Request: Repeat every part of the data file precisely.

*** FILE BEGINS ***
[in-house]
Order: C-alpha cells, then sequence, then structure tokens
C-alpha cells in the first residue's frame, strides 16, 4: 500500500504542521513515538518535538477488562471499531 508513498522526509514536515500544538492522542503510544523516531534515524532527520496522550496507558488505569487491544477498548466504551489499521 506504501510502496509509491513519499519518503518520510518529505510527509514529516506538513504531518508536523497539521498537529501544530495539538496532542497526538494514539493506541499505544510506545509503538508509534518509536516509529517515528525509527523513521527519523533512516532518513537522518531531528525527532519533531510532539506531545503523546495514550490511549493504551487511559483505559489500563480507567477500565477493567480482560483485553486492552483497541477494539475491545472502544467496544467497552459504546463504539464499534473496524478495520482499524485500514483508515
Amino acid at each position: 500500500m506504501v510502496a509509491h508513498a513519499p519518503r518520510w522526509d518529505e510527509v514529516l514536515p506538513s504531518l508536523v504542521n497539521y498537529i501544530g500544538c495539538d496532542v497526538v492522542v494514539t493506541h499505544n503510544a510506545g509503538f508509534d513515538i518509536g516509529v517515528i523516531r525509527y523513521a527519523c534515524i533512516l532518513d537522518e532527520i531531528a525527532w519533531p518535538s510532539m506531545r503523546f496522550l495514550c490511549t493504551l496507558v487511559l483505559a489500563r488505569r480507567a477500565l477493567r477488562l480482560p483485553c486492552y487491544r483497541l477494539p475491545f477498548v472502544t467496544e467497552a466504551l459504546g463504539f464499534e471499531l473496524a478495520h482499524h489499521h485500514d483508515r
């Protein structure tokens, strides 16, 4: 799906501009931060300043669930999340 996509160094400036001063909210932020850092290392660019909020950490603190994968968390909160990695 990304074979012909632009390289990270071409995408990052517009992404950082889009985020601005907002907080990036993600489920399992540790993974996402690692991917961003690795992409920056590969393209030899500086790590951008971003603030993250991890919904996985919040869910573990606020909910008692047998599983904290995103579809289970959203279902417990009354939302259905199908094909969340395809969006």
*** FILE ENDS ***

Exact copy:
[in-house]
Order: C-alpha cells, then sequence, then structure tokens
C-alpha cells in the first residue's frame, strides 16, 4: 500500500504542521513515538518535538477488562471499531 508513498522526509514536515500544538492522542503510544523516531534515524532527520496522550496507558488505569487491544477498548466504551489499521 506504501510502496509509491513519499519518503518520510518529505510527509514529516506538513504531518508536523497539521498537529501544530495539538496532542497526538494514539493506541499505544510506545509503538508509534518509536516509529517515528525509527523513521527519523533512516532518513537522518531531528525527532519533531510532539506531545503523546495514550490511549493504551487511559483505559489500563480507567477500565477493567480482560483485553486492552483497541477494539475491545472502544467496544467497552459504546463504539464499534473496524478495520482499524485500514483508515
Amino acid at each position: 500500500m506504501v510502496a509509491h508513498a513519499p519518503r518520510w522526509d518529505e510527509v514529516l514536515p506538513s504531518l508536523v504542521n497539521y498537529i501544530g500544538c495539538d496532542v497526538v492522542v494514539t493506541h499505544n503510544a510506545g509503538f508509534d513515538i518509536g516509529v517515528i523516531r525509527y523513521a527519523c534515524i533512516l532518513d537522518e532527520i531531528a525527532w519533531p518535538s510532539m506531545r503523546f496522550l495514550c490511549t493504551l496507558v487511559l483505559a489500563r488505569r480507567a477500565l477493567r477488562l480482560p483485553c486492552y487491544r483497541l477494539p475491545f477498548v472502544t467496544e467497552a466504551l459504546g463504539f464499534e471499531l473496524a478495520h482499524h489499521h485500514d483508515r
């Protein structure tokens, strides 16, 4: 799906501009931060300043669930999340 996509160094400036001063909210932020850092290392660019909020950490603190994968968390909160990695 990304074979012909632009390289990270071409995408990052517009992404950082889009985020601005907002907080990036993600489920399992540790993974996402690692991917961003690795992409920056590969393209030899500086790590951008971003603030993250991890919904996985919040869910573990606020909910008692047998599983904290995103579809289970959203279902417990009354939302259905199908094909969340395809969006």